|Publication number||US2441668 A|
|Publication date||May 18, 1948|
|Filing date||Jul 26, 1946|
|Priority date||Jul 26, 1946|
|Publication number||US 2441668 A, US 2441668A, US-A-2441668, US2441668 A, US2441668A|
|Inventors||Mathers Frank C, Visher Paul S|
|Original Assignee||Mathers Frank C, Visher Paul S|
|Export Citation||BiBTeX, EndNote, RefMan|
|Patent Citations (1), Referenced by (8), Classifications (8)|
|External Links: USPTO, USPTO Assignment, Espacenet|
Patented May 18, 1948 PROCESS'FOR PURIFICATION OF MAG- NESIUM' FLUOR'IDE FOR USE AS LENS COATING.
Frank C. Mathers andBaul S. Visher, Bloomingtomlnd.
No Drawing. Application July 26, 1946,
Serial No. 686,461
This invention relates to the coating of lenses, prisms, windows and the like optical bodies with extremely thinfilms for the purpose of reducing reflection of lightfrom the surface thereof. More specifically, the invention concerns the application to such bodies of. magnesium fluoride films and to the preparation of magnesium fluoride of superior quality for use in coating such optical bodies. w
Prior to this invention, magnesium fluoride has been used for coating optical bodies and. according-lythat operation is not herein claimed broad- 1y. In coating lenses with magnesium fluoride, the lenses are heated in, a very high vacuum in which some magnesium fluoride has been vaporized by a highly heated tungsten wire adjacent to a quantity of magnesium fluoride. In this process, magnesium fluoride has a tendency to outgas and sputter whereby soft and defective films are produced. Various attempts have been made toovercome the difiiculties mentioned by utilizing magnesium fluoride of very high purity or-from various sources withthe idea that freedom from particular injurious impurities would be avoided. Such attempts have proved unsuccessful. Extreme purity has not proved efiective to preventsputtering and outgassing Whereas the present invention has enabled successful use of both highlypure and relatively less pure material. This invention consists in the discovery'that by-meltingjmagnesium fluoride under suitable conditions and holding it at a suitable temperature foraa suitable period of time, sputter'lng and outgassing during application to optical bodies can be prevented.
'Sputtering is due to violent, sudden release of gasses or --vapors inside of particles of magnesium fluoridearl action similar to the, popping of com. If i'corn is heated or dried until no water remains, it will...not :popl In a similar way, if the "magnesium. fluoride is heated at, a high enough temperature. (although atatmospheric pressure) untilalloutgassing andsputtering have ceased, there can. be-noneof' these :troubles during the filming. I 3
At the original conception of the invention, it was thought that the heat treatment of the magnesium fluoride was .the really important thing and that very highgpurityaofithemagnesium fiuoride-was not necessary. With :this :idea ,in mind, an induction iurnace was ordered especially for this work. The important'advantages of such -a=i-fumace ane: (1) ;;there. is. no contamination ifromzcombustiongases,- (2:) :therate of heating is very rapid, (13') :much higherand more easily controlled temperatures are possible than with any" other type of furnace.
The research carried out with the induction furnace has proved that complete fusionof the magnesium fluoride would remove allgases and partly remove-the more volatile substances, depending upon the temperature and time of heating; therefore material, prepared in this way,
. was always .a little sputtering during the entire time that the material was kept molten. This was shown quite definitely to be due to the reactionof the magnesium oxide, present in the magnesium fluoride, with the" carbon of the graphite-crucible, whereby carbon monoxide and metallic magnesium wereiormed. The white sparks resulted when this metallic magnesium distilled from the hot mass and burned to oxide in the air. This reaction was proved by the fact that the addition of magnesium. oxide to the magnesium fluoride greatly increased the formation of these sparks above the molten mass. Final samples of magnesium fluoride, melted as above described, contained about 0.5 per cent of magnesium oxide. Sputtering due to this reaction is impossible in the filming operation because there is no carbon or oxygen present.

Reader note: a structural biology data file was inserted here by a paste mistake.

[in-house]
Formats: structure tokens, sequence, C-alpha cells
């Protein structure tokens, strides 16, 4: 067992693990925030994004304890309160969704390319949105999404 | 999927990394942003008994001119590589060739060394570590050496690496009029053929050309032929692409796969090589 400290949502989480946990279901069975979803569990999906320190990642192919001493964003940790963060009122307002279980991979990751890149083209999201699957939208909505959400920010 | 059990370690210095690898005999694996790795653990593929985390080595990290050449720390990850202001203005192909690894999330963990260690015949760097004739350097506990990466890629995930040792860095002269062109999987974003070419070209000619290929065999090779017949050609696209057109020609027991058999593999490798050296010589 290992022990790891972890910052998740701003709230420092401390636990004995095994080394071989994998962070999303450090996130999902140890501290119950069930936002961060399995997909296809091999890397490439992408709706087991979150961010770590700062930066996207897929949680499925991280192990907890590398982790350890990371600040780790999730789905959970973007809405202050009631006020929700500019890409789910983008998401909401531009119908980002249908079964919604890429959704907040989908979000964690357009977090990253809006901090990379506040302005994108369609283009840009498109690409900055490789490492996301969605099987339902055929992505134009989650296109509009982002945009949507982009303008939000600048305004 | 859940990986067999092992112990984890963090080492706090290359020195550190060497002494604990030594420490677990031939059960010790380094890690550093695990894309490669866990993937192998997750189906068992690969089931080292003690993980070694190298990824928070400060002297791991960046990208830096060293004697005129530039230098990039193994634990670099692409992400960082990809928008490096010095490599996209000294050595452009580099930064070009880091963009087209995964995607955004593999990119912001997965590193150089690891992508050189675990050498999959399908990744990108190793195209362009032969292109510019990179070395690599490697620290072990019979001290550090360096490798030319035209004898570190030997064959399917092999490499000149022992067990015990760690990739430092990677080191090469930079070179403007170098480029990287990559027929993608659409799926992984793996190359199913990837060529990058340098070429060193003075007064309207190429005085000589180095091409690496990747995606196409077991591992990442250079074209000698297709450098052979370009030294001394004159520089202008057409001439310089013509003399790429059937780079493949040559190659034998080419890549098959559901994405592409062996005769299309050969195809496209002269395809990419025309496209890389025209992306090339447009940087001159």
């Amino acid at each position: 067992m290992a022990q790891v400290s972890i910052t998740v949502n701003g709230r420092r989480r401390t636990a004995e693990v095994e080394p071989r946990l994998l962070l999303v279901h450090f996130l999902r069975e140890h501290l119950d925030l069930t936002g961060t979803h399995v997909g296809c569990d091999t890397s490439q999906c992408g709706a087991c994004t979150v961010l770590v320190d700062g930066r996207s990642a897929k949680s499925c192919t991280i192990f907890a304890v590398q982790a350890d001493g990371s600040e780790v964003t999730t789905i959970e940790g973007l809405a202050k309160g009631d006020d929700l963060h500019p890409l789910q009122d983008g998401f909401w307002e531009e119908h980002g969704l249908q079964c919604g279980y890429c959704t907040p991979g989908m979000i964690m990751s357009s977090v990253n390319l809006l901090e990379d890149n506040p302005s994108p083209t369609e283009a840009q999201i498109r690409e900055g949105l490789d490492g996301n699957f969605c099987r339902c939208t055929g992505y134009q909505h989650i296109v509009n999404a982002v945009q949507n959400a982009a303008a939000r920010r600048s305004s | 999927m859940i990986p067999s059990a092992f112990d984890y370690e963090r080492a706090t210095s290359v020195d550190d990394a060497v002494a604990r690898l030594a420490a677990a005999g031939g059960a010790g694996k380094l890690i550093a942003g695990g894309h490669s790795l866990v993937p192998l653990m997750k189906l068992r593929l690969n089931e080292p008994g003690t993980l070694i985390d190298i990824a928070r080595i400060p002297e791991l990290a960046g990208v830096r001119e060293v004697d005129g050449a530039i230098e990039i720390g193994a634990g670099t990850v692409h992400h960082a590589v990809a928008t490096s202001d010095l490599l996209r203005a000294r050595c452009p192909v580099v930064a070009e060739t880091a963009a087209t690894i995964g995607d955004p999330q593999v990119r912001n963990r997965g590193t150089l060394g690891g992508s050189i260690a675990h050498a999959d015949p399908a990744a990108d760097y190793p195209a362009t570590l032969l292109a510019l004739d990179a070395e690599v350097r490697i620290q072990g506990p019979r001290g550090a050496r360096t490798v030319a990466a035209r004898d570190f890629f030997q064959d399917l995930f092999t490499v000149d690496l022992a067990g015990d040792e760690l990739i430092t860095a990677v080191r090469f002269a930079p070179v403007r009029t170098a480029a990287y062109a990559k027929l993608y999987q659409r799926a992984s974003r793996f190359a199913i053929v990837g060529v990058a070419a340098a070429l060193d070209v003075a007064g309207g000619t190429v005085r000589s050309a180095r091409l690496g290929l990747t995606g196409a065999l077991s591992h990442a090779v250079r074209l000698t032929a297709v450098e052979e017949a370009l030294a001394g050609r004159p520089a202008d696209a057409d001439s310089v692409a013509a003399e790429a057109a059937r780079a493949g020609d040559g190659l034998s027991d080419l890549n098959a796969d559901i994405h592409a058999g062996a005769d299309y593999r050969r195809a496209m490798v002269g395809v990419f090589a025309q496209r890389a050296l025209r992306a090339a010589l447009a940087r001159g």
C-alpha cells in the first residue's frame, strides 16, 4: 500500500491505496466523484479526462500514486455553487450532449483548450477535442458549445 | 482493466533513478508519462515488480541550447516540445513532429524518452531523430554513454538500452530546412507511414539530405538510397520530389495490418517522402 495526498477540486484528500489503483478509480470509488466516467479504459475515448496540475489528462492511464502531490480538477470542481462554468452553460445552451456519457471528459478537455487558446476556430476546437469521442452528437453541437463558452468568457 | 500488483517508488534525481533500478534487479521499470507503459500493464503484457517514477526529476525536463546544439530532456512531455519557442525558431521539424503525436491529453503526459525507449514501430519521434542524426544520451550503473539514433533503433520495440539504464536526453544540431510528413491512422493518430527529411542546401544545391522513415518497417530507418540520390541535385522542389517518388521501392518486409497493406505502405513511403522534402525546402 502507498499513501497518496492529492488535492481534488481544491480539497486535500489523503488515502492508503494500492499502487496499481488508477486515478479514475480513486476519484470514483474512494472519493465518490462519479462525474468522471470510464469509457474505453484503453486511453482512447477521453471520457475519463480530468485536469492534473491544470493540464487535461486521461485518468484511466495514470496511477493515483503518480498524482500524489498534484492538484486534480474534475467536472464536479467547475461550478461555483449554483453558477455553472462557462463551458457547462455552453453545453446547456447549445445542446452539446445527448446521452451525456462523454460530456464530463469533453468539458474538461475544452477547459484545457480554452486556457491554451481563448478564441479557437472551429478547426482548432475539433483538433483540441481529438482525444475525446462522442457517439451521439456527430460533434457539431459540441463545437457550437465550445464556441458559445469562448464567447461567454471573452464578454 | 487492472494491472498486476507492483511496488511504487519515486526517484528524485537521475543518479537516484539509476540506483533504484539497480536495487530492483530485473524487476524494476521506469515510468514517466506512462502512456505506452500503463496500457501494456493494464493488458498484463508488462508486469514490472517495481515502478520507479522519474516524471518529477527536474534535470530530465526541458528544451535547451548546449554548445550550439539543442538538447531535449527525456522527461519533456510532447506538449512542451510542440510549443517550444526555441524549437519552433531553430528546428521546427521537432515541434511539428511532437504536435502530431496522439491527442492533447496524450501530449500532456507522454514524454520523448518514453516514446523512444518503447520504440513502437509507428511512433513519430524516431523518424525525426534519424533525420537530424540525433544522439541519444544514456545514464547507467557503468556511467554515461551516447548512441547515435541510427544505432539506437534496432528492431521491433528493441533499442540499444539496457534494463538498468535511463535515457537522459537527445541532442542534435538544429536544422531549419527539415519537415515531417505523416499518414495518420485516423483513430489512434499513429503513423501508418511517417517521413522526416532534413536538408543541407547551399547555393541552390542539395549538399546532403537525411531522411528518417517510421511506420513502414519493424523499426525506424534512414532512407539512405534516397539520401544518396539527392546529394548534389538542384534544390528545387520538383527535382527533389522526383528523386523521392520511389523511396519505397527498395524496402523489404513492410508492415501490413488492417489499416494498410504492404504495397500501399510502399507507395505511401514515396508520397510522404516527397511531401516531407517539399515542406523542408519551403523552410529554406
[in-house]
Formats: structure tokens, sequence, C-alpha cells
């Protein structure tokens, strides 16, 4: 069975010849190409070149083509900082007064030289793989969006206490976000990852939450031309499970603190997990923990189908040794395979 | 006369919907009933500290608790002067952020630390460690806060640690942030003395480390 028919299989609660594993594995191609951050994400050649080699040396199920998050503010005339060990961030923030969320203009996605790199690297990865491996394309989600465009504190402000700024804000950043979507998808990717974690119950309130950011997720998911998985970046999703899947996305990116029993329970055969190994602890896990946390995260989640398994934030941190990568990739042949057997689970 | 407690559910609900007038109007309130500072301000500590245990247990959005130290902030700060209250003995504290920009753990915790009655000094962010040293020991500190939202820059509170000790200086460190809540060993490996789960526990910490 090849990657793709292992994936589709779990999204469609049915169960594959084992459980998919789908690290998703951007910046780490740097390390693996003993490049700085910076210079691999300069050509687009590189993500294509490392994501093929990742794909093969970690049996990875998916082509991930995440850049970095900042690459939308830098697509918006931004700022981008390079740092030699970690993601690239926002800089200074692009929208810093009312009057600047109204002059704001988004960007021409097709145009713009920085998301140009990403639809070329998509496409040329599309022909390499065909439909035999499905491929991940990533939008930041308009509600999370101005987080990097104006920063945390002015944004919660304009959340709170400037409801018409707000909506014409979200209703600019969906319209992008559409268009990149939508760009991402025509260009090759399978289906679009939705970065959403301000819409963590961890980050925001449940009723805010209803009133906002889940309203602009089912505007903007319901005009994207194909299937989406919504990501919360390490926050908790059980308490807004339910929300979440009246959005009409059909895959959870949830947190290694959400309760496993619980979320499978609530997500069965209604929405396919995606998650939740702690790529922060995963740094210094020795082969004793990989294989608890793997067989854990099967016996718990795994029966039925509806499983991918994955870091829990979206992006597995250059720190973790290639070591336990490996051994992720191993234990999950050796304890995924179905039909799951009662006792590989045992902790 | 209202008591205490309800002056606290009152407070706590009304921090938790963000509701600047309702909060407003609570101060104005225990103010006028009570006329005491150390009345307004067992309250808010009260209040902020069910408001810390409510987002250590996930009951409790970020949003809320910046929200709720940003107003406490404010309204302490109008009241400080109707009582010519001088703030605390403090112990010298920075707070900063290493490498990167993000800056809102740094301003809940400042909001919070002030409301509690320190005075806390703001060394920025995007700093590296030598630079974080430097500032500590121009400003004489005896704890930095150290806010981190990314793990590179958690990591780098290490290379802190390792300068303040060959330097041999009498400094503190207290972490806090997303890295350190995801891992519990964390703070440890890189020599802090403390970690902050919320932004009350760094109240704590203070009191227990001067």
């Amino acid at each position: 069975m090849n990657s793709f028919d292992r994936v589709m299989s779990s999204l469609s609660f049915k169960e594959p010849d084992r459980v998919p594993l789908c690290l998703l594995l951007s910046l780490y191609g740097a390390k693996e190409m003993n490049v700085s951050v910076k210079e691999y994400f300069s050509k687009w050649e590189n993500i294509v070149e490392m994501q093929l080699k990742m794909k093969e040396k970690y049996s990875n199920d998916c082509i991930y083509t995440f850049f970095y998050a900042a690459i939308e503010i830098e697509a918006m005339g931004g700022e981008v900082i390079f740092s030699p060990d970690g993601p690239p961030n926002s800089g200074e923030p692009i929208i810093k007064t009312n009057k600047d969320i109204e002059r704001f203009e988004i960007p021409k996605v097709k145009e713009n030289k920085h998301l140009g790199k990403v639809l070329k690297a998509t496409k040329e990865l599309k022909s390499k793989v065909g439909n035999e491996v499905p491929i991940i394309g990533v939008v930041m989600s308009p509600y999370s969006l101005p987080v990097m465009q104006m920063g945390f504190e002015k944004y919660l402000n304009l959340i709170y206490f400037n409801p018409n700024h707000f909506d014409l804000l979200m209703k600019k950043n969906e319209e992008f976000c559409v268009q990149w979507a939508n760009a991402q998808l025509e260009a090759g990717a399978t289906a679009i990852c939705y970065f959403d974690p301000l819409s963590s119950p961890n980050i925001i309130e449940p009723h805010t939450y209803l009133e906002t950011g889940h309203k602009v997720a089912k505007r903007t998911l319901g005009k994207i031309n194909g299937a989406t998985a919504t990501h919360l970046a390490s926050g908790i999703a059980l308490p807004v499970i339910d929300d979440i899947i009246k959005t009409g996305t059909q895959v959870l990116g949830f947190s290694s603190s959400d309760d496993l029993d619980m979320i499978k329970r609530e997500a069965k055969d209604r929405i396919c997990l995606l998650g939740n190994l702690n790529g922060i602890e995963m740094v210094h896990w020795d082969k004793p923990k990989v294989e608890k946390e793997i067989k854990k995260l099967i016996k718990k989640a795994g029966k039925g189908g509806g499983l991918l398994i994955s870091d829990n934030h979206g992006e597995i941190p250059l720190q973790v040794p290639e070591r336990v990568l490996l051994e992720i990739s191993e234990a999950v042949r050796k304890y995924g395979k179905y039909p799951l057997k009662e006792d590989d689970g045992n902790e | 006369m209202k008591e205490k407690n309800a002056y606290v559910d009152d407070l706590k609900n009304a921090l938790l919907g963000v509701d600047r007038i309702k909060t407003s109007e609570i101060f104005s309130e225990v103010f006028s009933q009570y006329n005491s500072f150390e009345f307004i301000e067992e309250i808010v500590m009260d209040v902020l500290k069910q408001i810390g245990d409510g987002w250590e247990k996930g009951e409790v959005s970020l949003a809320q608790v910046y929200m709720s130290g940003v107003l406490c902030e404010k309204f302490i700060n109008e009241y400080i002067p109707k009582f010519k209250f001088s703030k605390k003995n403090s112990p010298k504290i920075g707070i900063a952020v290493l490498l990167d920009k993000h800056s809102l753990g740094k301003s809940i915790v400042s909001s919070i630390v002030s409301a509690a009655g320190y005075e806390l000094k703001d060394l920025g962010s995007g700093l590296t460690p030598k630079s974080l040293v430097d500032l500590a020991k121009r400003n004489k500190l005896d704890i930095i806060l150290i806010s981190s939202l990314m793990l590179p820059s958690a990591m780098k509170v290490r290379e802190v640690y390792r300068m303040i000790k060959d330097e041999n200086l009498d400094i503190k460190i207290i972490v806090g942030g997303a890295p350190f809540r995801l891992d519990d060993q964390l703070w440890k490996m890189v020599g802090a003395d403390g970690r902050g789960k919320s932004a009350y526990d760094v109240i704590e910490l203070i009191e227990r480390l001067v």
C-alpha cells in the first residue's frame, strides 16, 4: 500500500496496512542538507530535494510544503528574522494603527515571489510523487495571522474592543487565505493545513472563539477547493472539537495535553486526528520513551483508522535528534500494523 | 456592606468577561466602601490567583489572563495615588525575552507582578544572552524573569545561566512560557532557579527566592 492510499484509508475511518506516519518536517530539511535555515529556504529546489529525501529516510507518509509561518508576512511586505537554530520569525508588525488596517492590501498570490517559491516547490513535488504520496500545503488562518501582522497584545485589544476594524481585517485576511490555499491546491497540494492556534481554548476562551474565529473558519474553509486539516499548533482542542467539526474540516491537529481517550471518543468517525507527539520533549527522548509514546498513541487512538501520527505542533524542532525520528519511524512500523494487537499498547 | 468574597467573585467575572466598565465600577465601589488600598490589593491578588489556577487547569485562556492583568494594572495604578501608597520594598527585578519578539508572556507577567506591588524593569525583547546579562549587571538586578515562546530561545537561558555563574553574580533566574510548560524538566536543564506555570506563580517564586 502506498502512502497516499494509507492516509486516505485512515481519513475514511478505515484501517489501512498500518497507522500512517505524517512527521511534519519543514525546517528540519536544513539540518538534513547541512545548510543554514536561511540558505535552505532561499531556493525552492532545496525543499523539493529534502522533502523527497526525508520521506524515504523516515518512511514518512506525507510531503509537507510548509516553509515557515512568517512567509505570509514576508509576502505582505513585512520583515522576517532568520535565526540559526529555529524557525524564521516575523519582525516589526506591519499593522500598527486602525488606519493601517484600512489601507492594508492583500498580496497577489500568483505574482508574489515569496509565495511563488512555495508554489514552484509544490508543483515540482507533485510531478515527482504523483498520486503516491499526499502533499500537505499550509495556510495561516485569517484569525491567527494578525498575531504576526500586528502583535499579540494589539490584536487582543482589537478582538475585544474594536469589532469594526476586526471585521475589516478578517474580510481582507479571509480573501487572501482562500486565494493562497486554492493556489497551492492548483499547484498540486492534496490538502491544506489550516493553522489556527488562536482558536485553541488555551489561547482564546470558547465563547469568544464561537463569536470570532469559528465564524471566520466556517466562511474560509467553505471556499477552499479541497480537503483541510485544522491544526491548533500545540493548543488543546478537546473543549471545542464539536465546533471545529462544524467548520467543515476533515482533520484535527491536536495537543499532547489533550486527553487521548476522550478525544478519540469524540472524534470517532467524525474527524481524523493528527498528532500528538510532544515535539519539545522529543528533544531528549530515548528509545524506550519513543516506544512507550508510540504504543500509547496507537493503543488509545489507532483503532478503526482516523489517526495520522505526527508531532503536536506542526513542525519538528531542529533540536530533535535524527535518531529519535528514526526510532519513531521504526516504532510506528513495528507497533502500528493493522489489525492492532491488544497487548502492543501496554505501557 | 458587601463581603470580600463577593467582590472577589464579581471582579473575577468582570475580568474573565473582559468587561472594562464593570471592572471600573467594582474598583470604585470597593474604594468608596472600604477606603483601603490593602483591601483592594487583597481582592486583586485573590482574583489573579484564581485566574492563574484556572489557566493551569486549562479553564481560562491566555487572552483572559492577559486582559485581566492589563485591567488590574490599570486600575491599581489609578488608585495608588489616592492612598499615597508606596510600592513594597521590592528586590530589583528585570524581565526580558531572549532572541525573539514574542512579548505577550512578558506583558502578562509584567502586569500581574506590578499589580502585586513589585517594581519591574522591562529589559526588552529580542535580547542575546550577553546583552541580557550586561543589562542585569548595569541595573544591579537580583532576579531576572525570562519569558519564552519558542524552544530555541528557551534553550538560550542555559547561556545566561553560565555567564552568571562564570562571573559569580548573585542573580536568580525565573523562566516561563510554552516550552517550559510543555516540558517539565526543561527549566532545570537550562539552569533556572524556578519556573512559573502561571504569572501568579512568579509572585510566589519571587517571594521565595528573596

There is some crucible difficulty. The graphite, at these high temperatures, oxidizes; therefore the .more exposed top part of a crucible burnsoff and its capacity is gradually reduced. At last, a new crucible must be used. Some protectionis possibleby covering .the graphite cruci ble with an inverted crucible.
The melting temperature of magnesium fluoride is 1396 C. This is higher than can be reached in any ordinary electrical muffle or gas furnace. Heating at or near the melting point results in elimination .of gas and to a greater or less extent other impurities.
Iron, which is a common impurity in these commercial samples of magnesium fluorides, is gradually reduced to metallic iron which collects as pellets in the bottom of the crucible. The longer the mass is kept molten, the more completely is the iron reduced as shown by the fused mass becoming whiter and less yellow in color. If themolten mass is allowed to cool and solidify in the crucible, a considerable portion Heating at 950 C. or higher but below the melting point for several hours, e. g. 4 to 8 hours, improves the material but it is preferred to actually melt it and hold it in a molten state for.
from the shortest possible time say a second or two before cooling is allowed to begin up to an" hour or longer. It is preferred to hold the material in molten condition for from 5 minutes to half an hour. The heating must be carried out under non-oxidizing conditions or at most weakly oxidizing conditions since otherwise too much magnesium fluoride will be converted to the oxide. It is preferable to have the heating carried out under strongly reducing conditions as for example, in a covered carbon crucible. The crucible may be composed of graphite and when the molten magnesium fluoride has been sufficiently heated it may be allowed to solidify in the crucible in which it is heated or it may be poured into a graphite mold.
Magnesium fluoride of fair purity (88% or better) from various sources, when melted as described above, gave satisfactory results. Various methods of preparing. magnesium fluoride were tried and the product from these various methods proved unsatisfactory as produced but proved satisfactory when melted as indicated.